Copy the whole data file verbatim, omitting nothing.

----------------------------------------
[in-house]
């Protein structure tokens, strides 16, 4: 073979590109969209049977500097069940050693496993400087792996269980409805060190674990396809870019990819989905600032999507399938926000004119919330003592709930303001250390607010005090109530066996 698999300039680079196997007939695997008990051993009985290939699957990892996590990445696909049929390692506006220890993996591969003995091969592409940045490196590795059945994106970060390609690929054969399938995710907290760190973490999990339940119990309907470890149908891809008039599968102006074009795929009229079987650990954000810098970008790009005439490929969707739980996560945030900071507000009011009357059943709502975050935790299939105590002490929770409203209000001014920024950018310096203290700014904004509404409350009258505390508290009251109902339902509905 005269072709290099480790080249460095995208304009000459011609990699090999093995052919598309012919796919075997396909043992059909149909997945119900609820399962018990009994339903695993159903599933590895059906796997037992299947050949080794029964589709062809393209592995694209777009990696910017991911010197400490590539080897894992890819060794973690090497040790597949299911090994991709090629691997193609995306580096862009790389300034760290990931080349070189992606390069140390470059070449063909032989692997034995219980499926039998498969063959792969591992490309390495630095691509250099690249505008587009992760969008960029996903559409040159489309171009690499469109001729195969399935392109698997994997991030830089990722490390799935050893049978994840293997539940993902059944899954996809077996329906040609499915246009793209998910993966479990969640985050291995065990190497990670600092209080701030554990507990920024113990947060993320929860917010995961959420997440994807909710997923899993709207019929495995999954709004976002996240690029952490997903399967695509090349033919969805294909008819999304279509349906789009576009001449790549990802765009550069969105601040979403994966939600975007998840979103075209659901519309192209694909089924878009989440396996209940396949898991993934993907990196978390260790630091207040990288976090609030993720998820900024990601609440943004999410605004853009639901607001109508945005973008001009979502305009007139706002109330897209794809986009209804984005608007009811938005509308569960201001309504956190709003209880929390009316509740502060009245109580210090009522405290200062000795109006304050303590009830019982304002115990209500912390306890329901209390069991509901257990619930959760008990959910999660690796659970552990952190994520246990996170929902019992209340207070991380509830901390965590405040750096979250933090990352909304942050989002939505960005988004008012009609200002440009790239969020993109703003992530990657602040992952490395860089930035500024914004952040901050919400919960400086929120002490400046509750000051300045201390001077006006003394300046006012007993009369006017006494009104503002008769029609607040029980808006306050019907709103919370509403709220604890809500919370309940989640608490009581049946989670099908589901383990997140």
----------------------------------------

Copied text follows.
[in-house]
């Protein structure tokens, strides 16, 4: 073979590109969209049977500097069940050693496993400087792996269980409805060190674990396809870019990819989905600032999507399938926000004119919330003592709930303001250390607010005090109530066996 698999300039680079196997007939695997008990051993009985290939699957990892996590990445696909049929390692506006220890993996591969003995091969592409940045490196590795059945994106970060390609690929054969399938995710907290760190973490999990339940119990309907470890149908891809008039599968102006074009795929009229079987650990954000810098970008790009005439490929969707739980996560945030900071507000009011009357059943709502975050935790299939105590002490929770409203209000001014920024950018310096203290700014904004509404409350009258505390508290009251109902339902509905 005269072709290099480790080249460095995208304009000459011609990699090999093995052919598309012919796919075997396909043992059909149909997945119900609820399962018990009994339903695993159903599933590895059906796997037992299947050949080794029964589709062809393209592995694209777009990696910017991911010197400490590539080897894992890819060794973690090497040790597949299911090994991709090629691997193609995306580096862009790389300034760290990931080349070189992606390069140390470059070449063909032989692997034995219980499926039998498969063959792969591992490309390495630095691509250099690249505008587009992760969008960029996903559409040159489309171009690499469109001729195969399935392109698997994997991030830089990722490390799935050893049978994840293997539940993902059944899954996809077996329906040609499915246009793209998910993966479990969640985050291995065990190497990670600092209080701030554990507990920024113990947060993320929860917010995961959420997440994807909710997923899993709207019929495995999954709004976002996240690029952490997903399967695509090349033919969805294909008819999304279509349906789009576009001449790549990802765009550069969105601040979403994966939600975007998840979103075209659901519309192209694909089924878009989440396996209940396949898991993934993907990196978390260790630091207040990288976090609030993720998820900024990601609440943004999410605004853009639901607001109508945005973008001009979502305009007139706002109330897209794809986009209804984005608007009811938005509308569960201001309504956190709003209880929390009316509740502060009245109580210090009522405290200062000795109006304050303590009830019982304002115990209500912390306890329901209390069991509901257990619930959760008990959910999660690796659970552990952190994520246990996170929902019992209340207070991380509830901390965590405040750096979250933090990352909304942050989002939505960005988004008012009609200002440009790239969020993109703003992530990657602040992952490395860089930035500024914004952040901050919400919960400086929120002490400046509750000051300045201390001077006006003394300046006012007993009369006017006494009104503002008769029609607040029980808006306050019907709103919370509403709220604890809500919370309940989640608490009581049946989670099908589901383990997140």